We didn’t go inside the church, regrettably, but what I saw from the door looked stunning! The church retains its original 19th century frescoes and has an iconostasis made in Vienna in the Baroque style. Luckily for me, the exterior has a frescoed gallery, part of which I was able to see, and photograph, a small part in the short time available to us here.
The church’s bell tower was added in the 1860s. Next door to the church there is an icon gallery in the former parish school. In what is becoming a familiar refrain in this blog entry, there was no time on the tour to visit this. I planned to come back, both to gallery and church, but as you will read below, failed to do so. Maybe another visit to Plovdiv is called for?
Bell tower, Sveti Sveti Konstantin and Elena
The Lamartin House
The Lamartin House
The old town streets are lined with attractive houses, some now serving as shops catering to the many tourists, and a few as hotels. Velis pointed out one in particular, the Lamartin House - famous not because of anyone who lived there but because a former owner once played host to a famous French writer, Alphonse de Lamartine, who toured the Ottoman Empire and wrote a book about his experiences, ‘Voyage en Orient’, which featured his stay in Plovdiv.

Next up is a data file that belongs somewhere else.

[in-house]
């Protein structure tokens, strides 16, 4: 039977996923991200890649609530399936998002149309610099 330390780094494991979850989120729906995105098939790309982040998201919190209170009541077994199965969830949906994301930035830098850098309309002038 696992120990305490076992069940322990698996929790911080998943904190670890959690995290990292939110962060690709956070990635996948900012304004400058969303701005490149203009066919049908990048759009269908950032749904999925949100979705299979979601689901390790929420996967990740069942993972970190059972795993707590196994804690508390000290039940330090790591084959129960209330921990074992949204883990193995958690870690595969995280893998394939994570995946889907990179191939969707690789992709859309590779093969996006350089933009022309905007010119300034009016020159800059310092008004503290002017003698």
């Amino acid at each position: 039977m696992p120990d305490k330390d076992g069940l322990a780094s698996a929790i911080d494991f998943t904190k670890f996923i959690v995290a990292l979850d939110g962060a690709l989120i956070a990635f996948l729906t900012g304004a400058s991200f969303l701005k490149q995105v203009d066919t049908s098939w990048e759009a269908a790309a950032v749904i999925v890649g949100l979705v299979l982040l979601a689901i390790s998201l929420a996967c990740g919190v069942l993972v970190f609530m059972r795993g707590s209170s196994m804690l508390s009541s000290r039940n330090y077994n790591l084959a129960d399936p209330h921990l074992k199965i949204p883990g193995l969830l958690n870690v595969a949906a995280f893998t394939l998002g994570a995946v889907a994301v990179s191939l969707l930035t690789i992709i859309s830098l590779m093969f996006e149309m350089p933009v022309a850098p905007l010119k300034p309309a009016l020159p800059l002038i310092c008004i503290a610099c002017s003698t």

Velis told us a story about his visit which I guess may or may not be true. Apparently it was a big deal for an Ottoman city to receive a visitor of any importance from the West, and all the rich residents wanted to invite him to stay in their house (there were no hotels at the time). To resolve the argument, it was decided to hold a horse race. Anyone wanting to host the visitor had to bring his horse outside one of the city gates, where all would race towards Lamartine. The first to reach him and tag him would be the lucky host. However, no one thought to tell the Frenchman, who when he saw lots of men on horseback charging towards him thought he was about to be attacked by brigands and ran away! Luckily no harm was done, the visit passed off well with much partying, and Plovdiv got its mention in the book.